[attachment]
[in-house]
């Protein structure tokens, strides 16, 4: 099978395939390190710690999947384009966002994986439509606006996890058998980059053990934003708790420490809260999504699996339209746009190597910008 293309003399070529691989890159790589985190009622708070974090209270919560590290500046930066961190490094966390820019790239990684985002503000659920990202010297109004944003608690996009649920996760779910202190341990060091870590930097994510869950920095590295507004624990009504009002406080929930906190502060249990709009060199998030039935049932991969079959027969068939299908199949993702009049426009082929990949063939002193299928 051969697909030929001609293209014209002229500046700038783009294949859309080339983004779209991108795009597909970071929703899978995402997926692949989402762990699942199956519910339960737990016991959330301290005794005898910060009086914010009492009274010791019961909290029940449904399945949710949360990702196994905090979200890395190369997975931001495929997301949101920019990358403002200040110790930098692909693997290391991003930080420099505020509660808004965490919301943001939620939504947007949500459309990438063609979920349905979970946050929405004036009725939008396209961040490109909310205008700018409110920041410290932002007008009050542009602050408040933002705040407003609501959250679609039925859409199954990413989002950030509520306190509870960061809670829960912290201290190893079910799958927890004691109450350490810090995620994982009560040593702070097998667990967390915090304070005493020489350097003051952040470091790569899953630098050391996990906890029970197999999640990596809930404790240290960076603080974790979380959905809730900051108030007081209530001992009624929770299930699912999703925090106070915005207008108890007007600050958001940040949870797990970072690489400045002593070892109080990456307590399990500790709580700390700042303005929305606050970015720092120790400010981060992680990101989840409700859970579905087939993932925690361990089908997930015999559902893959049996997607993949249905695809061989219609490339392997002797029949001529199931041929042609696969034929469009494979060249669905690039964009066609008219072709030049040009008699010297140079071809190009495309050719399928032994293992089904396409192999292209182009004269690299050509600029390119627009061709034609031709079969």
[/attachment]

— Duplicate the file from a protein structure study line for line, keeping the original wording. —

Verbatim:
[in-house]
């Protein structure tokens, strides 16, 4: 099978395939390190710690999947384009966002994986439509606006996890058998980059053990934003708790420490809260999504699996339209746009190597910008 293309003399070529691989890159790589985190009622708070974090209270919560590290500046930066961190490094966390820019790239990684985002503000659920990202010297109004944003608690996009649920996760779910202190341990060091870590930097994510869950920095590295507004624990009504009002406080929930906190502060249990709009060199998030039935049932991969079959027969068939299908199949993702009049426009082929990949063939002193299928 051969697909030929001609293209014209002229500046700038783009294949859309080339983004779209991108795009597909970071929703899978995402997926692949989402762990699942199956519910339960737990016991959330301290005794005898910060009086914010009492009274010791019961909290029940449904399945949710949360990702196994905090979200890395190369997975931001495929997301949101920019990358403002200040110790930098692909693997290391991003930080420099505020509660808004965490919301943001939620939504947007949500459309990438063609979920349905979970946050929405004036009725939008396209961040490109909310205008700018409110920041410290932002007008009050542009602050408040933002705040407003609501959250679609039925859409199954990413989002950030509520306190509870960061809670829960912290201290190893079910799958927890004691109450350490810090995620994982009560040593702070097998667990967390915090304070005493020489350097003051952040470091790569899953630098050391996990906890029970197999999640990596809930404790240290960076603080974790979380959905809730900051108030007081209530001992009624929770299930699912999703925090106070915005207008108890007007600050958001940040949870797990970072690489400045002593070892109080990456307590399990500790709580700390700042303005929305606050970015720092120790400010981060992680990101989840409700859970579905087939993932925690361990089908997930015999559902893959049996997607993949249905695809061989219609490339392997002797029949001529199931041929042609696969034929469009494979060249669905690039964009066609008219072709030049040009008699010297140079071809190009495309050719399928032994293992089904396409192999292209182009004269690299050509600029390119627009061709034609031709079969």